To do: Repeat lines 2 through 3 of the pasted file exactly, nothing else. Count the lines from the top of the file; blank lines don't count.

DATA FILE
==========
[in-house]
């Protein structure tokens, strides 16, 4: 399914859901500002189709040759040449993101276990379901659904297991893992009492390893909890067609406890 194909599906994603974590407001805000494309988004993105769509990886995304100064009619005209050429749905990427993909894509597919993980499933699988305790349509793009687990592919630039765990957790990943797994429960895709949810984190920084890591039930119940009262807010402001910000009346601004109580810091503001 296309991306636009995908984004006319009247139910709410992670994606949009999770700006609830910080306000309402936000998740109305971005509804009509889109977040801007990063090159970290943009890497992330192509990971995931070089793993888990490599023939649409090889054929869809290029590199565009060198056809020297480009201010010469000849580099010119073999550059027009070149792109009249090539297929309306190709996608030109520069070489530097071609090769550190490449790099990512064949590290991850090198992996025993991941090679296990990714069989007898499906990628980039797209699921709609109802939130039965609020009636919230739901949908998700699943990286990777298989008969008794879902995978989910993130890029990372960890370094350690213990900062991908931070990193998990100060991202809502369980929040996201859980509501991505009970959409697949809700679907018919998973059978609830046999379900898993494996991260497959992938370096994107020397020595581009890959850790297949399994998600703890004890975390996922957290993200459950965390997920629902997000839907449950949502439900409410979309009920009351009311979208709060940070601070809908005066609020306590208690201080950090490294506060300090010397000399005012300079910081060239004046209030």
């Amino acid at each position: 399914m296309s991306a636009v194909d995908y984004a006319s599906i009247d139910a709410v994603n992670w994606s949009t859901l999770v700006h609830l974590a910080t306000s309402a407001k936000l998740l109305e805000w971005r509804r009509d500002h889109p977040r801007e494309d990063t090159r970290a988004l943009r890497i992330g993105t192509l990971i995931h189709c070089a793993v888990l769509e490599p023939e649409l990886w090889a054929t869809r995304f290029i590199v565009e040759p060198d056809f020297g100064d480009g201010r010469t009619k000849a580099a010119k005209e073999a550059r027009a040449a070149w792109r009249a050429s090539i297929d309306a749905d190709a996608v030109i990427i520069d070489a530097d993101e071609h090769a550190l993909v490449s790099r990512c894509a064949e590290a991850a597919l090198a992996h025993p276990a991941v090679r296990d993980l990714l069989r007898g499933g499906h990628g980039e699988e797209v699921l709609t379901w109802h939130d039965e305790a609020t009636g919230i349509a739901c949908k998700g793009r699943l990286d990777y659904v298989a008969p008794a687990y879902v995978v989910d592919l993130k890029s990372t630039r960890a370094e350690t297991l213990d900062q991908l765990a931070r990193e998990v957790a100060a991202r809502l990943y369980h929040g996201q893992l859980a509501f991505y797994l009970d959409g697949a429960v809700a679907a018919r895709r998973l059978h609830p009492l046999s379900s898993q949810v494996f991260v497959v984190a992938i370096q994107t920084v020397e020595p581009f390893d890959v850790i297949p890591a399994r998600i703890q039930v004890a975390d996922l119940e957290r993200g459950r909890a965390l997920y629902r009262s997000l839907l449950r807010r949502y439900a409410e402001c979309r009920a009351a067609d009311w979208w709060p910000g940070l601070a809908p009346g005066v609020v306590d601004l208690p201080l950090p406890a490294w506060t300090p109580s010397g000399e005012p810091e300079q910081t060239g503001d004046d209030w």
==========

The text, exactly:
């Protein structure tokens, strides 16, 4: 399914859901500002189709040759040449993101276990379901659904297991893992009492390893909890067609406890 194909599906994603974590407001805000494309988004993105769509990886995304100064009619005209050429749905990427993909894509597919993980499933699988305790349509793009687990592919630039765990957790990943797994429960895709949810984190920084890591039930119940009262807010402001910000009346601004109580810091503001 296309991306636009995908984004006319009247139910709410992670994606949009999770700006609830910080306000309402936000998740109305971005509804009509889109977040801007990063090159970290943009890497992330192509990971995931070089793993888990490599023939649409090889054929869809290029590199565009060198056809020297480009201010010469000849580099010119073999550059027009070149792109009249090539297929309306190709996608030109520069070489530097071609090769550190490449790099990512064949590290991850090198992996025993991941090679296990990714069989007898499906990628980039797209699921709609109802939130039965609020009636919230739901949908998700699943990286990777298989008969008794879902995978989910993130890029990372960890370094350690213990900062991908931070990193998990100060991202809502369980929040996201859980509501991505009970959409697949809700679907018919998973059978609830046999379900898993494996991260497959992938370096994107020397020595581009890959850790297949399994998600703890004890975390996922957290993200459950965390997920629902997000839907449950949502439900409410979309009920009351009311979208709060940070601070809908005066609020306590208690201080950090490294506060300090010397000399005012300079910081060239004046209030």
């Amino acid at each position: 399914m296309s991306a636009v194909d995908y984004a006319s599906i009247d139910a709410v994603n992670w994606s949009t859901l999770v700006h609830l974590a910080t306000s309402a407001k936000l998740l109305e805000w971005r509804r009509d500002h889109p977040r801007e494309d990063t090159r970290a988004l943009r890497i992330g993105t192509l990971i995931h189709c070089a793993v888990l769509e490599p023939e649409l990886w090889a054929t869809r995304f290029i590199v565009e040759p060198d056809f020297g100064d480009g201010r010469t009619k000849a580099a010119k005209e073999a550059r027009a040449a070149w792109r009249a050429s090539i297929d309306a749905d190709a996608v030109i990427i520069d070489a530097d993101e071609h090769a550190l993909v490449s790099r990512c894509a064949e590290a991850a597919l090198a992996h025993p276990a991941v090679r296990d993980l990714l069989r007898g499933g499906h990628g980039e699988e797209v699921l709609t379901w109802h939130d039965e305790a609020t009636g919230i349509a739901c949908k998700g793009r699943l990286d990777y659904v298989a008969p008794a687990y879902v995978v989910d592919l993130k890029s990372t630039r960890a370094e350690t297991l213990d900062q991908l765990a931070r990193e998990v957790a100060a991202r809502l990943y369980h929040g996201q893992l859980a509501f991505y797994l009970d959409g697949a429960v809700a679907a018919r895709r998973l059978h609830p009492l046999s379900s898993q949810v494996f991260v497959v984190a992938i370096q994107t920084v020397e020595p581009f390893d890959v850790i297949p890591a399994r998600i703890q039930v004890a975390d996922l119940e957290r993200g459950r909890a965390l997920y629902r009262s997000l839907l449950r807010r949502y439900a409410e402001c979309r009920a009351a067609d009311w979208w709060p910000g940070l601070a809908p009346g005066v609020v306590d601004l208690p201080l950090p406890a490294w506060t300090p109580s010397g000399e005012p810091e300079q910081t060239g503001d004046d209030w």